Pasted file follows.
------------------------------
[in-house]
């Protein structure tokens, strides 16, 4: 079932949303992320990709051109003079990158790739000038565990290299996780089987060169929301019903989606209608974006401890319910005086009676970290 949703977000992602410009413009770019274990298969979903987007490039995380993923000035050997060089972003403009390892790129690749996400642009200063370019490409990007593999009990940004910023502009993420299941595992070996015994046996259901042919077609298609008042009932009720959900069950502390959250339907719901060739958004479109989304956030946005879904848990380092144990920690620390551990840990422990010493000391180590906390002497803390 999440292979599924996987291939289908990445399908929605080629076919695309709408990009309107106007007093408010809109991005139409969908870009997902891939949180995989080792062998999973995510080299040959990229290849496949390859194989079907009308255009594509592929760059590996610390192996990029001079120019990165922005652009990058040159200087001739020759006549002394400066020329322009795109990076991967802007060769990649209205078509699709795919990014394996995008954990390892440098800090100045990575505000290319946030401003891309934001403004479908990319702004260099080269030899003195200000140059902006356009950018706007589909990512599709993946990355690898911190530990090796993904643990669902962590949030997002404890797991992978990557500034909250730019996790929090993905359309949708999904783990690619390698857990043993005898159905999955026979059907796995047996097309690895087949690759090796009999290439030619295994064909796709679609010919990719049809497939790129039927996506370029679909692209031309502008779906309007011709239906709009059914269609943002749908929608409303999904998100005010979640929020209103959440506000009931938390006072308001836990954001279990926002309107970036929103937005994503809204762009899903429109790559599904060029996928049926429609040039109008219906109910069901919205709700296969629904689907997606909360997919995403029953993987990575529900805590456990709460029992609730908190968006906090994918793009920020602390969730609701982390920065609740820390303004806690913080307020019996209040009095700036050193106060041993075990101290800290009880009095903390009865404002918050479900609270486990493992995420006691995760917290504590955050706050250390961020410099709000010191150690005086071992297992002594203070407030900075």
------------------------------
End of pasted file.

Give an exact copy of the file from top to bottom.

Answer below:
[in-house]
């Protein structure tokens, strides 16, 4: 079932949303992320990709051109003079990158790739000038565990290299996780089987060169929301019903989606209608974006401890319910005086009676970290 949703977000992602410009413009770019274990298969979903987007490039995380993923000035050997060089972003403009390892790129690749996400642009200063370019490409990007593999009990940004910023502009993420299941595992070996015994046996259901042919077609298609008042009932009720959900069950502390959250339907719901060739958004479109989304956030946005879904848990380092144990920690620390551990840990422990010493000391180590906390002497803390 999440292979599924996987291939289908990445399908929605080629076919695309709408990009309107106007007093408010809109991005139409969908870009997902891939949180995989080792062998999973995510080299040959990229290849496949390859194989079907009308255009594509592929760059590996610390192996990029001079120019990165922005652009990058040159200087001739020759006549002394400066020329322009795109990076991967802007060769990649209205078509699709795919990014394996995008954990390892440098800090100045990575505000290319946030401003891309934001403004479908990319702004260099080269030899003195200000140059902006356009950018706007589909990512599709993946990355690898911190530990090796993904643990669902962590949030997002404890797991992978990557500034909250730019996790929090993905359309949708999904783990690619390698857990043993005898159905999955026979059907796995047996097309690895087949690759090796009999290439030619295994064909796709679609010919990719049809497939790129039927996506370029679909692209031309502008779906309007011709239906709009059914269609943002749908929608409303999904998100005010979640929020209103959440506000009931938390006072308001836990954001279990926002309107970036929103937005994503809204762009899903429109790559599904060029996928049926429609040039109008219906109910069901919205709700296969629904689907997606909360997919995403029953993987990575529900805590456990709460029992609730908190968006906090994918793009920020602390969730609701982390920065609740820390303004806690913080307020019996209040009095700036050193106060041993075990101290800290009880009095903390009865404002918050479900609270486990493992995420006691995760917290504590955050706050250390961020410099709000010191150690005086071992297992002594203070407030900075």